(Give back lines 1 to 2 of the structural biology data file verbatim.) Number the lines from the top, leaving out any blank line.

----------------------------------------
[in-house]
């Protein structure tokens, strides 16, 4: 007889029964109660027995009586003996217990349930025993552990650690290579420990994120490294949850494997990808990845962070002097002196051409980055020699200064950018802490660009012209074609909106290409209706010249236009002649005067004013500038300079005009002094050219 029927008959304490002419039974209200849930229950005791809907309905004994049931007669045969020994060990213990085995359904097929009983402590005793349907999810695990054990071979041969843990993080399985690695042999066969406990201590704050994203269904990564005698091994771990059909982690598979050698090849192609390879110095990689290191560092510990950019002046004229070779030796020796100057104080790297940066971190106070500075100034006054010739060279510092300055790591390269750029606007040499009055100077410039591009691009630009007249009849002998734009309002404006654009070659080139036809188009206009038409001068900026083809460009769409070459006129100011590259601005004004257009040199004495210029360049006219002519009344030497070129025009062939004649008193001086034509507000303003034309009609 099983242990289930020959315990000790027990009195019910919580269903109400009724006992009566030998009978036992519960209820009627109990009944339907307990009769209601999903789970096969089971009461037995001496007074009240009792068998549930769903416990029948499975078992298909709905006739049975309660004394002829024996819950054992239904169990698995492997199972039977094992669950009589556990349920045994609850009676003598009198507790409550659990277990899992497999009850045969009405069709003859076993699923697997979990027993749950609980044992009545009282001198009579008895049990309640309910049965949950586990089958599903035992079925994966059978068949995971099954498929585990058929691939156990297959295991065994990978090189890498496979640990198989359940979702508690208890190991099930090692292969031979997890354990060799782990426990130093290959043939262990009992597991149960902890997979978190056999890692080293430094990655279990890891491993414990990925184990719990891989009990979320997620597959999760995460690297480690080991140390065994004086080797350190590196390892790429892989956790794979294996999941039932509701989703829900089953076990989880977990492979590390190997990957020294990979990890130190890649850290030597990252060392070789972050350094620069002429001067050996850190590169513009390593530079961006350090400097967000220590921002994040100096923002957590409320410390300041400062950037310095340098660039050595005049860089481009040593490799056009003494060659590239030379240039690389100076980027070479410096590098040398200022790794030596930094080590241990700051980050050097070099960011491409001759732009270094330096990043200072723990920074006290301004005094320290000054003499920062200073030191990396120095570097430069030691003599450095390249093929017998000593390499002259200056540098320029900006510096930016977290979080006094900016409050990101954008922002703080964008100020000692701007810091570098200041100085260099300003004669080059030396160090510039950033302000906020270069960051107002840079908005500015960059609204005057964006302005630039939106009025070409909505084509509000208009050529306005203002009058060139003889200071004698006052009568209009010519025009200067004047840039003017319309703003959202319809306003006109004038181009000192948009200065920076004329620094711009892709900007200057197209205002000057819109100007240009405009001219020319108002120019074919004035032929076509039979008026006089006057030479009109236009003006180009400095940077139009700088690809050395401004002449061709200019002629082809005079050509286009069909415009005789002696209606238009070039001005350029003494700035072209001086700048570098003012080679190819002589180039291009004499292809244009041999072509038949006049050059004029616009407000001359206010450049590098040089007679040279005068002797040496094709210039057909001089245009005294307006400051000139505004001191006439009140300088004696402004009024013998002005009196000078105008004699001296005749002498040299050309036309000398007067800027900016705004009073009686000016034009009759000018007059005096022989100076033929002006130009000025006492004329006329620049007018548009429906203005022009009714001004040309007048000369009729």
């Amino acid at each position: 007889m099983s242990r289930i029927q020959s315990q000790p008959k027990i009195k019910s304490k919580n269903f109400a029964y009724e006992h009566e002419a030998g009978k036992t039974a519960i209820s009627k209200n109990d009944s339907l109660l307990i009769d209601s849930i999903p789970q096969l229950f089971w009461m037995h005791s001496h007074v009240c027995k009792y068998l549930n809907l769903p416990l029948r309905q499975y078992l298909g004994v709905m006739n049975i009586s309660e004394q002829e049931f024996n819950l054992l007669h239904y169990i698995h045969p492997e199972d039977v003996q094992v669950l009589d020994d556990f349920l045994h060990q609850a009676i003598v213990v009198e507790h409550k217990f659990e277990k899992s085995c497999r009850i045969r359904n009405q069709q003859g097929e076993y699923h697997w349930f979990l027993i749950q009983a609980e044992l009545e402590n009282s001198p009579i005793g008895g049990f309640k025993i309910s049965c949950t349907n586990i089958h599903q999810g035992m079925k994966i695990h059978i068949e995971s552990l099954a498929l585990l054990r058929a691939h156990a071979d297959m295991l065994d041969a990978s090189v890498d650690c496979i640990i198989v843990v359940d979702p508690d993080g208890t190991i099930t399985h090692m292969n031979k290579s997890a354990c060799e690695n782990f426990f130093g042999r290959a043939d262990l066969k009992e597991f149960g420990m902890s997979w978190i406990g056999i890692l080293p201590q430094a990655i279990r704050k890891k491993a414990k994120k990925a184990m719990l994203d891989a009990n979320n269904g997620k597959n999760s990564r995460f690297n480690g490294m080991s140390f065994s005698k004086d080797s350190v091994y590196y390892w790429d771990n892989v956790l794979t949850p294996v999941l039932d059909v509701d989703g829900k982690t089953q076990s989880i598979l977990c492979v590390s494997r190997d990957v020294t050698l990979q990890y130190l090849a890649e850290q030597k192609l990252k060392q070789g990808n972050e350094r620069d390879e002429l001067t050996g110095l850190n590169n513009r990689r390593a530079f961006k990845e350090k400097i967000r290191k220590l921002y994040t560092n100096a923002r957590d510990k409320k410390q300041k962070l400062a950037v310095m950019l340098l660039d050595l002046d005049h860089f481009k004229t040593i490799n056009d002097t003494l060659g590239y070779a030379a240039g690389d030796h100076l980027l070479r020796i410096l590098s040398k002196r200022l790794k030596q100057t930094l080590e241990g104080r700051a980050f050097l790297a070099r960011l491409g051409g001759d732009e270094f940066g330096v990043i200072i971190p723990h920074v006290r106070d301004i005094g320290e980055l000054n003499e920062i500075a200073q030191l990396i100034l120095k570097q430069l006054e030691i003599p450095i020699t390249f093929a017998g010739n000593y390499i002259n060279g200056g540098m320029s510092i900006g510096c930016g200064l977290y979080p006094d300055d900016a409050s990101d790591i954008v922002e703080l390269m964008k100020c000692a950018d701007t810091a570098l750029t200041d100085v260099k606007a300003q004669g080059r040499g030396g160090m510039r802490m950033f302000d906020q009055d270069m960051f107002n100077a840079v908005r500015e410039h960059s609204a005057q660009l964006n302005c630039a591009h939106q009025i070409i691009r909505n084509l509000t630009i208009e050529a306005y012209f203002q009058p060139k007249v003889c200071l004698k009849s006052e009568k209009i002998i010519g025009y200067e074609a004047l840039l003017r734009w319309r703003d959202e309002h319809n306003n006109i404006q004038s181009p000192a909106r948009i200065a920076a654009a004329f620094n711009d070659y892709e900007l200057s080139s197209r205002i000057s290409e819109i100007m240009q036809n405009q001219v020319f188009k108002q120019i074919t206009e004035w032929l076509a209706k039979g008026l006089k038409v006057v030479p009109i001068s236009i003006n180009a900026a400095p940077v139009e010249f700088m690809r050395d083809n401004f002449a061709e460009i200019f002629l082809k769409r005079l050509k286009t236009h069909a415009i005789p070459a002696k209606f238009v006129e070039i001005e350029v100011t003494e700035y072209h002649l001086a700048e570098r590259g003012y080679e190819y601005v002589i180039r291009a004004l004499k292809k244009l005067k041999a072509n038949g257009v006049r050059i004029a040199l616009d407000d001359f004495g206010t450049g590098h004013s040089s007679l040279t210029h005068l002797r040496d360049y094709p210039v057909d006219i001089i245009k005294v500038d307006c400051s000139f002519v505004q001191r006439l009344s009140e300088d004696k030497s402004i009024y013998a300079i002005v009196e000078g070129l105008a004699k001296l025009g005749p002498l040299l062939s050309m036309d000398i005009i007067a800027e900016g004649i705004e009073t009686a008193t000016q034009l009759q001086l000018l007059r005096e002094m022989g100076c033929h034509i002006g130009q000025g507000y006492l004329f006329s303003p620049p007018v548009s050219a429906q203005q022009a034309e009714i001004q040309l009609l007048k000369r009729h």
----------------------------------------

[in-house]
């Protein structure tokens, strides 16, 4: 007889029964109660027995009586003996217990349930025993552990650690290579420990994120490294949850494997990808990845962070002097002196051409980055020699200064950018802490660009012209074609909106290409209706010249236009002649005067004013500038300079005009002094050219 029927008959304490002419039974209200849930229950005791809907309905004994049931007669045969020994060990213990085995359904097929009983402590005793349907999810695990054990071979041969843990993080399985690695042999066969406990201590704050994203269904990564005698091994771990059909982690598979050698090849192609390879110095990689290191560092510990950019002046004229070779030796020796100057104080790297940066971190106070500075100034006054010739060279510092300055790591390269750029606007040499009055100077410039591009691009630009007249009849002998734009309002404006654009070659080139036809188009206009038409001068900026083809460009769409070459006129100011590259601005004004257009040199004495210029360049006219002519009344030497070129025009062939004649008193001086034509507000303003034309009609 099983242990289930020959315990000790027990009195019910919580269903109400009724006992009566030998009978036992519960209820009627109990009944339907307990009769209601999903789970096969089971009461037995001496007074009240009792068998549930769903416990029948499975078992298909709905006739049975309660004394002829024996819950054992239904169990698995492997199972039977094992669950009589556990349920045994609850009676003598009198507790409550659990277990899992497999009850045969009405069709003859076993699923697997979990027993749950609980044992009545009282001198009579008895049990309640309910049965949950586990089958599903035992079925994966059978068949995971099954498929585990058929691939156990297959295991065994990978090189890498496979640990198989359940979702508690208890190991099930090692292969031979997890354990060799782990426990130093290959043939262990009992597991149960902890997979978190056999890692080293430094990655279990890891491993414990990925184990719990891989009990979320997620597959999760995460690297480690080991140390065994004086080797350190590196390892790429892989956790794979294996999941039932509701989703829900089953076990989880977990492979590390190997990957020294990979990890130190890649850290030597990252060392070789972050350094620069002429001067050996850190590169513009390593530079961006350090400097967000220590921002994040100096923002957590409320410390300041400062950037310095340098660039050595005049860089481009040593490799056009003494060659590239030379240039690389100076980027070479410096590098040398200022790794030596930094080590241990700051980050050097070099960011491409001759732009270094330096990043200072723990920074006290301004005094320290000054003499920062200073030191990396120095570097430069030691003599450095390249093929017998000593390499002259200056540098320029900006510096930016977290979080006094900016409050990101954008922002703080964008100020000692701007810091570098200041100085260099300003004669080059030396160090510039950033302000906020270069960051107002840079908005500015960059609204005057964006302005630039939106009025070409909505084509509000208009050529306005203002009058060139003889200071004698006052009568209009010519025009200067004047840039003017319309703003959202319809306003006109004038181009000192948009200065920076004329620094711009892709900007200057197209205002000057819109100007240009405009001219020319108002120019074919004035032929076509039979008026006089006057030479009109236009003006180009400095940077139009700088690809050395401004002449061709200019002629082809005079050509286009069909415009005789002696209606238009070039001005350029003494700035072209001086700048570098003012080679190819002589180039291009004499292809244009041999072509038949006049050059004029616009407000001359206010450049590098040089007679040279005068002797040496094709210039057909001089245009005294307006400051000139505004001191006439009140300088004696402004009024013998002005009196000078105008004699001296005749002498040299050309036309000398007067800027900016705004009073009686000016034009009759000018007059005096022989100076033929002006130009000025006492004329006329620049007018548009429906203005022009009714001004040309007048000369009729």